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Corseting Various Body Types

icon-smMarianne discusses different body types and how to go about creating custom corsets to fit these various forms, from a business perspective.

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Wendy Jay  
  Please add me to your subscription. thanks!  
 
pollyanna  
  Hi there Wendy,
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Please drop me a line at info@harmanhay.com if you have any questions, want to apply for discount membership, or have any trouble going through the signup process - I'll be only too happy to assist.
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crumder  
  I'm troubled by your dismissal of lower back curve as "self-diagnosed sway-back, which is really just their bad posture". I beg your pardon?

A pronounced lower back curve is a thing that people have in varying degrees, and this is an anatomical feature affected only slightly by posture. A structured garment that doesn't take this into account is a less comfortable, less flattering garment--goodness knows I've had enough things that pinched at my kidneys or pooled in the center of my back, and these things were WORSE when I stood perfectly straight with my shoulders back. Ignoring that fitting issue and calling it a fault of the wearer is an awfully shoddy viewpoint for someone advocating a comfortable and accommodating fit for a variety of bodies, no?
 
 
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marianne  
  I'm sorry that my throwaway remark gave offense. What I meant was that, as one has to go out of one's way to learn about proper posture, it is as easy to self-diagnose a swayback as it is with an alleged gluten intolerance, which can also be a serious medical concern, despite the rash of trend (rather than medically) based gluten-free diets. To stand and walk with the pelvis aligned instead of tipped back requires a concerted effort for many, if not most, women, but in most cases it's an issue of body awareness. If you read beyond that sentence, you saw that I addressed that particular fit issue a couple paragraphs later, advising that attention be paid to the front/back distribution of the hip spring as well as its shape. As with the full bust concerns, there is now a separate article specifically devoted to swayback shaping - the purpose of this piece was to give an overview rather than address each figure type in-depth.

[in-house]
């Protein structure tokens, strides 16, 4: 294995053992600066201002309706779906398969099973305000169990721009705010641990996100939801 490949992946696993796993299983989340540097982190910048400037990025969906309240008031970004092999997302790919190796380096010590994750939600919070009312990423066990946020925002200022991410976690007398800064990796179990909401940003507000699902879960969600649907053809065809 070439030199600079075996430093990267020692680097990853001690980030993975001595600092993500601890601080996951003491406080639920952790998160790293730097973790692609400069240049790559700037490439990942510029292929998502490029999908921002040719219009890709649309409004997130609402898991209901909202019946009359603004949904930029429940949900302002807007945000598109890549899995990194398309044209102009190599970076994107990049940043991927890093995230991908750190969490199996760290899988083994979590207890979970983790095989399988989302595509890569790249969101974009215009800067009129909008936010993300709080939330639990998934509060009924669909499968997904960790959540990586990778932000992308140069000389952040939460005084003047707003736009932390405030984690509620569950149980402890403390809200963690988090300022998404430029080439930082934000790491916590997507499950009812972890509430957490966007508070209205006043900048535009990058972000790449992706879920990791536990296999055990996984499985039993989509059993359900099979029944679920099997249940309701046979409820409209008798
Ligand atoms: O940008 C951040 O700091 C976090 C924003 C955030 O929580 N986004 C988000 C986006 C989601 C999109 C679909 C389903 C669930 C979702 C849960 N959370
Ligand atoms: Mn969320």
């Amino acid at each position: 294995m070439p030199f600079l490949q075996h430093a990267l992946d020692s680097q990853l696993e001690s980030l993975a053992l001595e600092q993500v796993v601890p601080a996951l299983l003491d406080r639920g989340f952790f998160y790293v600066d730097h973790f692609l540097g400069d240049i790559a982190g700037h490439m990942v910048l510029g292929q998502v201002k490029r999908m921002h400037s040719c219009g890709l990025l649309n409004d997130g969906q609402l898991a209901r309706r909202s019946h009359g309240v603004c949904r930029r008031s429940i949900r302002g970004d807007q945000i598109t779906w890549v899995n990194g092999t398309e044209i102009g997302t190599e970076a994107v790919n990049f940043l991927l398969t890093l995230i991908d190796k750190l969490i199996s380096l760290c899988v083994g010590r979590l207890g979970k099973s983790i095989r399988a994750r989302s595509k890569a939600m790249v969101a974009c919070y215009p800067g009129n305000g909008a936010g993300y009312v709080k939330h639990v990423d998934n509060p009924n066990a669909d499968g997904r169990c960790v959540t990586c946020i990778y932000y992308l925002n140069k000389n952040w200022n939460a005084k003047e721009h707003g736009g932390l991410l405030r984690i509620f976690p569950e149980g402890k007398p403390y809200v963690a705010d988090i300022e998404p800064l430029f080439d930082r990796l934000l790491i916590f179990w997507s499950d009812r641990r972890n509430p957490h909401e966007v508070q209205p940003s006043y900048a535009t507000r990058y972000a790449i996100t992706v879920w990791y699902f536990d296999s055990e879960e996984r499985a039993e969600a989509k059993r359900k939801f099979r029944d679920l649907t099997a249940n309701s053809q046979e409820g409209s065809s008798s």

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crumder  
  I'm troubled by your dismissal of lower back curve as "self-diagnosed sway-back, which is really just their bad posture". I beg your pardon?

A pronounced lower back curve is a thing that people have in varying degrees, and this is an anatomical feature affected only slightly by posture. A structured garment that doesn't take this into account is a less comfortable, less flattering garment--goodness knows I've had enough things that pinched at my kidneys or pooled in the small of my back, and these things were WORSE when I stood perfectly straight with my shoulders back. Ignoring that fitting issue and calling it a fault of the wearer is an awfully shoddy viewpoint for someone advocating a comfortable and accommodating fit for a variety of bodies, no?
 
 
stitchlord  
  I have a question about the small-bust corsetting!

I haven't made a successful corset yet because fitting small bust hasn't been addressed in any detail. When you say 'cutlets can be added', can you be more specific? I tried this, and instead of boosting, they pushed the cups away from my body. Do I pattern for the bust measurement I want and then add cutlets?
 
 
marianne  
  The first thing you want to do is play with the position of the cutlets. I place them at the bottom of the bust and towards the outside of the breast - think 5:00 and 7:00 if you were looking at a clock face. I generally don't stitch them in, but slide them in and finesse the position once the corset is on. If the underbust isn't snug enough then of course the cutlets can't push up the bust.

As far as measurements, I would use your natural measurements. You could also try measuring your bust in a thin bra + cutlets.

Try blending from the underbust to apex with a curve that is somewhat concave at the bottom for push up effect. Take volume out from the side bust, or by angling the bust seam back (towards the underarm) rather than flattening out the curve over the bustline itself.

Hope that helps! Good luck!
 
 
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